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研究生:HO NGUYEN TUONG
研究生(外文):HO NGUYEN TUONG
論文名稱:ROLE OF OSTEOPONTIN IN HUMAN REPRODUCTION AND THE IMPACT OF GONADOTROPIN-RELEASING HORMONE AGONIST ON ENDOMETRIOSIS-RELATED INFERTILITY
論文名稱(外文):ROLE OF OSTEOPONTIN IN HUMAN REPRODUCTION AND THE IMPACT OF GONADOTROPIN-RELEASING HORMONE AGONIST ON ENDOMETRIOSIS-RELATED INFERTILITY
指導教授:高淑慧高淑慧引用關係曾啟瑞曾啟瑞引用關係
指導教授(外文):KAO, SHU-HUEITZENG, CHII-RUEY
口試委員:高淑慧曾啟瑞謝榮鴻張壯榮周雅菁
口試委員(外文):KAO, SHU-HUEITZENG, CHII-RUEYHSIEH, RONG-HONGCHANG, CHUANG-RUNGCHOU, YA-CHING
口試日期:2023-06-16
學位類別:博士
校院名稱:臺北醫學大學
系所名稱:國際醫學研究博士學位學程
學門:醫藥衛生學門
學類:醫學學類
論文種類:學術論文
論文出版年:2023
畢業學年度:111
語文別:英文
論文頁數:154
中文關鍵詞:OsteopontinGonadotropin-releasing hormone agonistEndometriosisImplantation
外文關鍵詞:OsteopontinGonadotropin-releasing hormone agonistEndometriosisImplantation
DOI:https://doi.org/10.3390/ijms232315328
ORCID或ResearchGate:https://orcid.org/0000-0002-6561-1596
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Osteopontin (OPN), an extracellular phosphorylated glycoprotein, was initially identified in the extracellular protein layer of bone tissue. Due to the capability of stimulating the expression of adhesion molecules and contributing to inflammation activity, OPN has been proposed to contribute to the process of implanting embryos. Our study demonstrates that OPN supplementation at an appropriate level can enhance mouse embryo development and implantation ability, via interacting with αvβ3 integrin and RGS2 pathway. In validation on in vitro trophoblast-like cells, OPN overexpression promoted migration and increased cell spheroid size via proliferation. Mouse embryos supplemented with OPN enhanced the potency for implantation in mice, which was then validated on spheroid adhesion assay with JAR cells. These findings suggest that OPN has the potential as a supplement in in vitro embryo culture to improve embryo implantation in embryology laboratory settings.
Additionally, an excessive expression of OPN and its isoforms was detected in the ectopic endometriosis tissue. The involvement of OPN and its isoforms in the pathogenesis of endometriosis was mediated through the PI3K and NF-ĸB signaling pathways. Notably, while OPNb was primarily implicated in enhanced cell proliferation, the selective overexpression of OPNc was strongly linked with a marked enhancement in migratory ability. Intriguingly, a decrease in both serum and tissue levels of OPN was observed following treatment with gonadotropin-releasing hormone agonist (GnRHa). OPN has manifested multifaceted roles across diverse biological contexts, exerting significant effects on both embryo implantation and the pathogenesis of endometriosis in women. Meanwhile, OPN has the potential of a target for endometriosis management, as well as a useful marker for monitoring treatment response in patients suffering from endometriotic diseases.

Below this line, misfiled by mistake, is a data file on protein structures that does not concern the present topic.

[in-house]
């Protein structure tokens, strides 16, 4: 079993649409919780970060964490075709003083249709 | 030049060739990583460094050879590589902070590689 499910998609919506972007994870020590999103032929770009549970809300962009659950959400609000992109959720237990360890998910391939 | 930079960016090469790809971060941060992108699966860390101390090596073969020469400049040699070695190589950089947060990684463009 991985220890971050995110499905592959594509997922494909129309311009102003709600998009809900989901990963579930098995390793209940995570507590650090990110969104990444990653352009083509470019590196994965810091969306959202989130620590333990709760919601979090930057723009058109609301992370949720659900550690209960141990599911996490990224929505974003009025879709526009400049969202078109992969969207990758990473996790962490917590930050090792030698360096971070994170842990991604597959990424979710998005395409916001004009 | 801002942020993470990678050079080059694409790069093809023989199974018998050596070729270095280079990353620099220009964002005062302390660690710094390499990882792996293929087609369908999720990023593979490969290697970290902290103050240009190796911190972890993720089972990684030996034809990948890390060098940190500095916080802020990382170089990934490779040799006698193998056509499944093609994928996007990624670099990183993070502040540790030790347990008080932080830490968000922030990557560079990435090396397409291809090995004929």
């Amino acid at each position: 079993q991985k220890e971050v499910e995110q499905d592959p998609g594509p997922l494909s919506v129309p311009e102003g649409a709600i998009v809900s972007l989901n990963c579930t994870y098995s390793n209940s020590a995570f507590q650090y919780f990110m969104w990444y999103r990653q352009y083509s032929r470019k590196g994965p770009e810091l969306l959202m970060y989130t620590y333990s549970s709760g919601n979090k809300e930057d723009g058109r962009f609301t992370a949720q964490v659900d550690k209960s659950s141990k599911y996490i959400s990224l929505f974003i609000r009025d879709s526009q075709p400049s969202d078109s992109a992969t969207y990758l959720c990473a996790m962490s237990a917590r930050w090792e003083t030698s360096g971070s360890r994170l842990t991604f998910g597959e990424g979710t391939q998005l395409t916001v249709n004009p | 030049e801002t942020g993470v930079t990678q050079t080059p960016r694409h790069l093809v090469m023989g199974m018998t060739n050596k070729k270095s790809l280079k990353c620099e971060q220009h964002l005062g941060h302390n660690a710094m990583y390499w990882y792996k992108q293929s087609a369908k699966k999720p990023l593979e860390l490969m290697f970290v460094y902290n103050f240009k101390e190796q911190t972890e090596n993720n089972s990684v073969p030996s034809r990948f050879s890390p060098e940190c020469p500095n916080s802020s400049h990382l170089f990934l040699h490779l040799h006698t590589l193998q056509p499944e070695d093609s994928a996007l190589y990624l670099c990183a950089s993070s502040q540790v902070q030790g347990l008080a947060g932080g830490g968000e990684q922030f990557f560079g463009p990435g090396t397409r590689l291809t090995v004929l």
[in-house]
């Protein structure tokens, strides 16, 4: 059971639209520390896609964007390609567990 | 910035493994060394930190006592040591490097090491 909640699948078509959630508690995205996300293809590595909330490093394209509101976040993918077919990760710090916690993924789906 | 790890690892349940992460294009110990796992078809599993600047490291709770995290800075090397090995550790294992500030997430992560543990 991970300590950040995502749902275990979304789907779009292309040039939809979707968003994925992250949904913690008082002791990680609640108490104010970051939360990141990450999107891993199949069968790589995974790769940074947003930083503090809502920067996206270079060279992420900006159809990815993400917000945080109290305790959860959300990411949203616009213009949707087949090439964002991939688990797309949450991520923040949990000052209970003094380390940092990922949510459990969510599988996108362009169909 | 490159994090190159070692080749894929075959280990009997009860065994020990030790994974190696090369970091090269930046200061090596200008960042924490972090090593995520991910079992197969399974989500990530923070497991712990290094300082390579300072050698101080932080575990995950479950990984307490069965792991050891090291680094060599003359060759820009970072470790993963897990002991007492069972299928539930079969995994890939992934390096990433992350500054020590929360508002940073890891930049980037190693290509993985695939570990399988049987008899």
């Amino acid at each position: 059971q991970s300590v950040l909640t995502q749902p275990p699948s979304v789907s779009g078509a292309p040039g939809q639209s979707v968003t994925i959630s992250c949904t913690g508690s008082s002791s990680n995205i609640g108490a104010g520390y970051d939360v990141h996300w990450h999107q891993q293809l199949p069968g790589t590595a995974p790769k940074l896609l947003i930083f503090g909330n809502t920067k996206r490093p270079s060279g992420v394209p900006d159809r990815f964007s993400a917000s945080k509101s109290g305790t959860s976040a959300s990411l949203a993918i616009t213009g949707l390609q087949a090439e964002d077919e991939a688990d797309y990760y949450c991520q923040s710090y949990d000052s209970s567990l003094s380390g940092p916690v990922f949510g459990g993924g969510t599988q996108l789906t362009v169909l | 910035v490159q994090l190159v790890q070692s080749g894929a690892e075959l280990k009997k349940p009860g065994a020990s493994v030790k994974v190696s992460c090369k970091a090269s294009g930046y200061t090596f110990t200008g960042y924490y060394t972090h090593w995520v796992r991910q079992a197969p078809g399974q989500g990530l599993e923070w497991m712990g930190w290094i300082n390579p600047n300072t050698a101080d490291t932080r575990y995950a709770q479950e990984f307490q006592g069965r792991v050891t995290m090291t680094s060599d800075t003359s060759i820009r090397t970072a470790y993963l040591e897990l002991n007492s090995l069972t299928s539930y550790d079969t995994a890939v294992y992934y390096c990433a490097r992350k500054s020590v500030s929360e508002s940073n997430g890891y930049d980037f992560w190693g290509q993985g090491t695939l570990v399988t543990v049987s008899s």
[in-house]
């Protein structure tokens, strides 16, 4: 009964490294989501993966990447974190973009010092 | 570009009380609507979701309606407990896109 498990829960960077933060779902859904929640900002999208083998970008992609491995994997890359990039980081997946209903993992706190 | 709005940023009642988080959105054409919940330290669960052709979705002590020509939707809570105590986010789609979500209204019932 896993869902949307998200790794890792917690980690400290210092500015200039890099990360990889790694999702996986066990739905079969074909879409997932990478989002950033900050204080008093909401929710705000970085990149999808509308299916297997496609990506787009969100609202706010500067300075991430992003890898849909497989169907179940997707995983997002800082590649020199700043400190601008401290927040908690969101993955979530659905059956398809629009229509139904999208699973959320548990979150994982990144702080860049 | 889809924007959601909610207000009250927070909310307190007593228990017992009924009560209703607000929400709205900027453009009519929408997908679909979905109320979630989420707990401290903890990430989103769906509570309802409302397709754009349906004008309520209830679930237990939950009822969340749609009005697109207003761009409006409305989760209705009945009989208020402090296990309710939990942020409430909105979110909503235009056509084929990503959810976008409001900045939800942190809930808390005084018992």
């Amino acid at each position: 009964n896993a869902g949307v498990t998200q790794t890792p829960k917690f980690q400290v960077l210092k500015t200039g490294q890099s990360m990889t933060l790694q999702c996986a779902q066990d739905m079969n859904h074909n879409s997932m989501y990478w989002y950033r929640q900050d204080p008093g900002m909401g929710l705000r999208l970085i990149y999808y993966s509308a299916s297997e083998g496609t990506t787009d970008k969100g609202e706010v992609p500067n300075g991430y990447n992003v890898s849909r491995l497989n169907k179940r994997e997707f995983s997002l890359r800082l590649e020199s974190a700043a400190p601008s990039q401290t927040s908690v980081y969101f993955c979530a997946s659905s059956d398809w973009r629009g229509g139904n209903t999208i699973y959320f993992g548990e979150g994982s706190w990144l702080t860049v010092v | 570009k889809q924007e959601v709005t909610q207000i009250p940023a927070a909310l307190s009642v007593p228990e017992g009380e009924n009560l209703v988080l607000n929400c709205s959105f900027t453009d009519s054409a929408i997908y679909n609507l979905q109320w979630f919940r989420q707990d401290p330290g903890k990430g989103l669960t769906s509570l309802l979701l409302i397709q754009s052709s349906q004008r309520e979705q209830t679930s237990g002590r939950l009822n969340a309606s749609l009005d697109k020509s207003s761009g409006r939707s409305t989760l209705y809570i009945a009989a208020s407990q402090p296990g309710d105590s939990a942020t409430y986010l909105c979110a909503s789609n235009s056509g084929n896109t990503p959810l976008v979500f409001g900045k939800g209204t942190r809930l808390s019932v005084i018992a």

Based on the observation that OPN can be partially inhibited by GnRHa, we were further to verify whether GnRHa could mitigate the deleterious effects of endometriosis on female reproductive function. A retrospective study was conducted on infertile patients with ovarian endometriosis who were recommended for frozen embryo transfer (FET). The study revealed that patients who received GnRHa pretreatment exhibited improved pregnancy rates and embryo implantation outcomes.
Despite the favorable results, there is no consensus on the effectiveness of GnRHa pretreatment in the frozen-thawed embryo transfer (FET) cycles. Our objective was to investigate the impact of GnRHa on FET cycles, focusing on its effect on women with endometriosis in particular, as well as infertile women in general, through a systematic review and meta-analysis. The meta-analysis demonstrated that GnRHa pretreatment improved pregnancy outcomes of FET cycles in the patients undergoing FET, including embryo implantation and live birth rates, particularly when a long-term pituitary suppression strategy and depot GnRHa protocol were used.
In summary, this work has shed light on the multifaceted role of OPN in reproductive biology, including its involvement in embryonic implantation and endometriosis, as well as the potential benefits of using GnRHa in frozen-thawed embryo transfer (FET) cycles. The findings provide new insights into the underlying mechanisms of reproductive disorders and offer promising strategies for managing infertility in women with endometriosis and adenomyosis.

Osteopontin (OPN), an extracellular phosphorylated glycoprotein, was initially identified in the extracellular protein layer of bone tissue. Due to the capability of stimulating the expression of adhesion molecules and contributing to inflammation activity, OPN has been proposed to contribute to the process of implanting embryos. Our study demonstrates that OPN supplementation at an appropriate level can enhance mouse embryo development and implantation ability, via interacting with αvβ3 integrin and RGS2 pathway. In validation on in vitro trophoblast-like cells, OPN overexpression promoted migration and increased cell spheroid size via proliferation. Mouse embryos supplemented with OPN enhanced the potency for implantation in mice, which was then validated on spheroid adhesion assay with JAR cells. These findings suggest that OPN has the potential as a supplement in in vitro embryo culture to improve embryo implantation in embryology laboratory settings.